• Rising global humanitarian needs require 'tremendous' funding

    Radio interview with Antoine Gérard, chief of the World Humanitarian Summit. Antoine Gérard says the Summit will focus not only on resource mobilization, but also on how to most effectively use humanitarian aid. Veronica Reeves from the UN Radio has been speaking with Mr Gérard about the increasing needs worldwide.

  • Refugees, warmongers and bloodshed targeted in first global aid summit

    Antoine Gérard, chief of the World Humanitarian Summit speaks about the upcoming Summit to the Thomson Reuters Foundation. Aid groups struggling to cope with millions uprooted by conflict hope the first international summit on humanitarian aid will compel governments to do more to protect civilians, but its chief has warned there will be no quick fix.

  • Imagining More Effective Humanitarian Aid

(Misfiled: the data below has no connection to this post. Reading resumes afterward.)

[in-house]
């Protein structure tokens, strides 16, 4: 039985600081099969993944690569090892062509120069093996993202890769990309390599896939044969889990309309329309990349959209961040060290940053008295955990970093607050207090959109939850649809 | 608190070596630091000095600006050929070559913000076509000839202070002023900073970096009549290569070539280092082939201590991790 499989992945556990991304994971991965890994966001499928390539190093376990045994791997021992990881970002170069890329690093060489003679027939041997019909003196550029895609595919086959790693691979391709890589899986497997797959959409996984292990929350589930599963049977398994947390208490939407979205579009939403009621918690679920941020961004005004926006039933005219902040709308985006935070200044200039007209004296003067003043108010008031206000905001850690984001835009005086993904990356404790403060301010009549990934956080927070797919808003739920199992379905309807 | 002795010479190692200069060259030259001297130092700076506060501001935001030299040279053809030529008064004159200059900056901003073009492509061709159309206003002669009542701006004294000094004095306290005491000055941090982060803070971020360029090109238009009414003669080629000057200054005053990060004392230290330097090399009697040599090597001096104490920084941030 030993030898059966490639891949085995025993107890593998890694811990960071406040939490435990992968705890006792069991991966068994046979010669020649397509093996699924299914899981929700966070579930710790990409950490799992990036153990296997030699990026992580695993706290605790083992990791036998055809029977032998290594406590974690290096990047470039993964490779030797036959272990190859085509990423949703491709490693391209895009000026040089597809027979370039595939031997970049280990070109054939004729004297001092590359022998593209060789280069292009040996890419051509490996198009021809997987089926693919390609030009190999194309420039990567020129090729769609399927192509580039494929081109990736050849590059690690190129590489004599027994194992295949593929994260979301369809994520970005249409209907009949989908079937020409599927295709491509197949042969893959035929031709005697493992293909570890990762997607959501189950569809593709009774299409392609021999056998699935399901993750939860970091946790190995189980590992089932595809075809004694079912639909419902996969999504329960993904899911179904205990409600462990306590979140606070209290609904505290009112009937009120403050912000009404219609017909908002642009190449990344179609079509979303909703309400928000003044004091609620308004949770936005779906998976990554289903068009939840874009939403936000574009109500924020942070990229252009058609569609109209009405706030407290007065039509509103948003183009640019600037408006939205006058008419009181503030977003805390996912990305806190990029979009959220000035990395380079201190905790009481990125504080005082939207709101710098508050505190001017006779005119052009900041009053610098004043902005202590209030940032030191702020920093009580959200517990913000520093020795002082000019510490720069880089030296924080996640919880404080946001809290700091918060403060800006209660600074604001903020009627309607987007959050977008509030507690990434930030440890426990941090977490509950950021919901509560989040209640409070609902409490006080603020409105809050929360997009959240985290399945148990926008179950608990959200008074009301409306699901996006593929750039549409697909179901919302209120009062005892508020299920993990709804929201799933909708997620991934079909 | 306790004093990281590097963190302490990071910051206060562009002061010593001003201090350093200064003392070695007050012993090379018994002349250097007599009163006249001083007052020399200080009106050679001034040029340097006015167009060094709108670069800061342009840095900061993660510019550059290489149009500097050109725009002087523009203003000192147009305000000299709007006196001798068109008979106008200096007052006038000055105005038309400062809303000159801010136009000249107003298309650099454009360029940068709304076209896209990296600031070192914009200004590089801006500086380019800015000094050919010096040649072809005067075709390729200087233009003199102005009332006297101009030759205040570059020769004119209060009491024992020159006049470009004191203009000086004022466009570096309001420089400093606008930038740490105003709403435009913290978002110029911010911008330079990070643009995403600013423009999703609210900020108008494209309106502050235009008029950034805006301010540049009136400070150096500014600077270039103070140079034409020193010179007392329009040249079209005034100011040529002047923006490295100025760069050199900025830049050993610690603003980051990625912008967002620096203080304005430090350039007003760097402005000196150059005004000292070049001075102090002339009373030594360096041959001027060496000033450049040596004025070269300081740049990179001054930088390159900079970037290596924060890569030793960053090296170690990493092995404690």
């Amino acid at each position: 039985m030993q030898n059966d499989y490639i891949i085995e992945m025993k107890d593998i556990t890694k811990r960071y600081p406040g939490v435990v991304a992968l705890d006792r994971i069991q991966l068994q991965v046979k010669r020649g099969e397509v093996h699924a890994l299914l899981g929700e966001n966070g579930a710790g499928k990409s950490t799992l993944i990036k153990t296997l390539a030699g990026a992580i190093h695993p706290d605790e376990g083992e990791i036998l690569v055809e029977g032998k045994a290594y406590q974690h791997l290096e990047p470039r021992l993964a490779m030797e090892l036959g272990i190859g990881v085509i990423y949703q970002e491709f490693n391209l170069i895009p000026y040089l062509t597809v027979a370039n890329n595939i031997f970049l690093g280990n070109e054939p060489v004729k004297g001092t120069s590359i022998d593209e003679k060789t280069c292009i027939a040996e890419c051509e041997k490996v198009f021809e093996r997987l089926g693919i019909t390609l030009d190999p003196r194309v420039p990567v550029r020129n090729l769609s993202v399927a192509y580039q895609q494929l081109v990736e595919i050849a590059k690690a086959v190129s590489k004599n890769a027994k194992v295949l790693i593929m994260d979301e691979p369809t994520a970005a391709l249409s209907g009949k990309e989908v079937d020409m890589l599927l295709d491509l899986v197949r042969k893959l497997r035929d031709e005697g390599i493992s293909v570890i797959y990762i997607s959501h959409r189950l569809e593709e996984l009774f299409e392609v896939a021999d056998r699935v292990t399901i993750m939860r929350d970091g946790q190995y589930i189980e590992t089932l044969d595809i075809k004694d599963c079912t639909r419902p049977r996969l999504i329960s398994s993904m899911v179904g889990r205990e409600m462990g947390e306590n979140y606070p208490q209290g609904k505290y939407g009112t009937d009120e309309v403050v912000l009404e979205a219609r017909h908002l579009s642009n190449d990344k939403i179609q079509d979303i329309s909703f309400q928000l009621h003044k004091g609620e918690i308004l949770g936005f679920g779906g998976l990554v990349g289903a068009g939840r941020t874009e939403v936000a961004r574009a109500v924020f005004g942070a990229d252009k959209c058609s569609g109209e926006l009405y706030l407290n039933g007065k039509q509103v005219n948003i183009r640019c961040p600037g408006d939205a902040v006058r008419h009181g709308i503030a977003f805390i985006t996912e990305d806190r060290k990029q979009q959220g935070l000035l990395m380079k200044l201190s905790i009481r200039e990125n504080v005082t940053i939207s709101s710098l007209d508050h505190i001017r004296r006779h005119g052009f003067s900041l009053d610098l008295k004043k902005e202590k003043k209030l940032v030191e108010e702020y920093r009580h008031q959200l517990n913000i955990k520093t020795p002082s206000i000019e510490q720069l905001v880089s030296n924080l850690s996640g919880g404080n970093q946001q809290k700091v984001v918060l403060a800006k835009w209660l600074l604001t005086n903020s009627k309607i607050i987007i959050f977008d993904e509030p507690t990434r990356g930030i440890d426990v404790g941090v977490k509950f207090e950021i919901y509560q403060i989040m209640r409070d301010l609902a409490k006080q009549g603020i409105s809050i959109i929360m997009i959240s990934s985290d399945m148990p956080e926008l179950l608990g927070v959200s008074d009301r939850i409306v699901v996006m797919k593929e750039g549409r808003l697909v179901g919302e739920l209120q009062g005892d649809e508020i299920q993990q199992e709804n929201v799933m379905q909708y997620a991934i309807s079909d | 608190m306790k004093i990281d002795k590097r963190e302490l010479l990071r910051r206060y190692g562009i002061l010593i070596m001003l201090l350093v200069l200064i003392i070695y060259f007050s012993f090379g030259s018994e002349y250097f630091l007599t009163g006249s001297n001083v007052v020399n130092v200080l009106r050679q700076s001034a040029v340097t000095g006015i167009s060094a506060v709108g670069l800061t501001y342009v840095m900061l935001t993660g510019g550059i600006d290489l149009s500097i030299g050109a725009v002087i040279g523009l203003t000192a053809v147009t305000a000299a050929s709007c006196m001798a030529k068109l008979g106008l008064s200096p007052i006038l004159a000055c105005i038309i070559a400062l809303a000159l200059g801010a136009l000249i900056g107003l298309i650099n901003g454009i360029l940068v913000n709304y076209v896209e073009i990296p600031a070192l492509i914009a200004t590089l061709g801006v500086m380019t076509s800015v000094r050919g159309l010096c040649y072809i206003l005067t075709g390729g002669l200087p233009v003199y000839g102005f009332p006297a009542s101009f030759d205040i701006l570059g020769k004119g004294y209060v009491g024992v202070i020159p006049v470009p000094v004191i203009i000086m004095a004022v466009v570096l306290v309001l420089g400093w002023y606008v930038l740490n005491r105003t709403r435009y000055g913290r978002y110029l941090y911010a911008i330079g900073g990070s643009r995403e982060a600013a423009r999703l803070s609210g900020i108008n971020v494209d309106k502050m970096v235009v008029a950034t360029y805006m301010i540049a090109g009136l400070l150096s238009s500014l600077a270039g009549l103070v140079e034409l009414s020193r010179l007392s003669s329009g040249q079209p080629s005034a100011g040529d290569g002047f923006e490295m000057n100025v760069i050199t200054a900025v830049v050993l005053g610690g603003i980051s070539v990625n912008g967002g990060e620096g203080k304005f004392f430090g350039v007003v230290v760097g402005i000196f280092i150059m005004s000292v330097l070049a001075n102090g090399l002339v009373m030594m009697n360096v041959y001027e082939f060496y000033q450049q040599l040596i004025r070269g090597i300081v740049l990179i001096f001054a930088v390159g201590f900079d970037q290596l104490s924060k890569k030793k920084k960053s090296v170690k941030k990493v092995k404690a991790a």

OECD posits that humanitarian aid, if to remain effective, must not be the work of isolated actors in disparate clusters that operate in a state of chaos. The evaluation of this is taken through  the eyes of donors, the supporters of humanitarian actions "For the stability of future humanitarian operations, the responsibility, perspectives and actions must be shared across the board. In a three-layer model where actors, from the most direct to the most indirect either do, influence or advocate, donors cut across all three, and can facilitate other actors to do so as well. Further, humanitarian effectiveness is built upon several principles such as being grounded in comparative advantage, being forward-looking, respecting a principled approach. Effective programme design under this heading requires maximized reach, being adaptive to the context, and being demand (rather than supply) driven. OECD proposes to move away from the one-size-fits-all standard-response method of humanitarian action, instead opting for a bespoke-response, one that is adaptive, preventative (rather than reactive) and if possible, one that can lead to permanent solutions. "

  • Humanitarian Crises: The Business Response